NACUFS’s Sustainability Awards recognize and honor colleges and universities that have demonstrated outstanding leadership in the promotion and implementation of environmental sustainability—specifically as it relates to campus dining operations—with a gold, silver and bronze award in five operational categories: Procurement Practices, Energy and Water Conservation, Waste Management, Materials and Resources and Outreach and Education. The highest honor of the Grand Prize is then chosen from the Gold Award winners in these five categories. Read more >>
The University of North Carolina at Chapel Hill will come together at a common table when it examines food and food studies as its 2015-2017 university-wide academic theme. “Food for All: Local and Global Perspectives,” which builds on Carolina’s 2012-2015 “Water in Our World” focus on global water issues, will challenge all areas of the University to examine wide-ranging topics from food cultures and nutrition, to food security, world hunger, agricultural economics, resource management, sustainable development, climate change and international trade.
Chancellor Carol L. Folt will give a preview of the theme at a special session of The William and Ida Friday Center for Continuing Education’s “What’s the Big Idea” lecture series on April 30.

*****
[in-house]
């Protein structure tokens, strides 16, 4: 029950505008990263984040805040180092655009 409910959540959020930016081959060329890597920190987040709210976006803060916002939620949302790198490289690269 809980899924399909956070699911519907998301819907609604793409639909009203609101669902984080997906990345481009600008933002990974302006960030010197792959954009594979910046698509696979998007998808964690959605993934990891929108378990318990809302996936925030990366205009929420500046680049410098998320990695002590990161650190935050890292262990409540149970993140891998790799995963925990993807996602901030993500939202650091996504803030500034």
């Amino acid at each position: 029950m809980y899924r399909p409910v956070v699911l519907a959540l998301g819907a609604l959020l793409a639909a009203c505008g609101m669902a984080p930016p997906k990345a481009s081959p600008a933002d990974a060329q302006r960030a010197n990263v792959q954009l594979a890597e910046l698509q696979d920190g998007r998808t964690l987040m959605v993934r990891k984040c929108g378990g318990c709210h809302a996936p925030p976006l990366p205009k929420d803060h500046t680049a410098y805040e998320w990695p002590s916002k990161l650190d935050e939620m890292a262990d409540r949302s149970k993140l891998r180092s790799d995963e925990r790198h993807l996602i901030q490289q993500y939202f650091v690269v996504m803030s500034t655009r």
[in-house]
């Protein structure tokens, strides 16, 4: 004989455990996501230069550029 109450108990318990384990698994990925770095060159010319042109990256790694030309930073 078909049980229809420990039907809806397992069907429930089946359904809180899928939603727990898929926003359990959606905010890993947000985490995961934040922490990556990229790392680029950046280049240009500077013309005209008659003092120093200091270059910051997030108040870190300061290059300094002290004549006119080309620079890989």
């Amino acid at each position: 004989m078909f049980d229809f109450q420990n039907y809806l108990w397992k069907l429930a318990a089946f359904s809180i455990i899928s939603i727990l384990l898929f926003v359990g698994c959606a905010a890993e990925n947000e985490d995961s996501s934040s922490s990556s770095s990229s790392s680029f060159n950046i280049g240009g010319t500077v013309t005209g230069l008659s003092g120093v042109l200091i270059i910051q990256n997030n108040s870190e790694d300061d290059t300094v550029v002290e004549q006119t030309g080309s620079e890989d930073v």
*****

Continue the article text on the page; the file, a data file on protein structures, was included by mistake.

“‘Food for All’ is the perfect successor to the ‘Water in Our World’ theme,” said Folt. “With alliances like UNC’s College of Arts and Sciences, the Global Research Institute and the UNC Nutrition Research Institute, Carolina can leverage its world-class resources to guide our focus on food over the next two years. Through this initiative, we can bring our community together to address this global issue that plays a critical role across many facets of our society — culture, health and the economy.” Read more.
Academic Theme 2015-2018
"Food for All: Local and Global Perspectives" is the university-wide research theme for UNC-Chapel Hill, 2015-2018.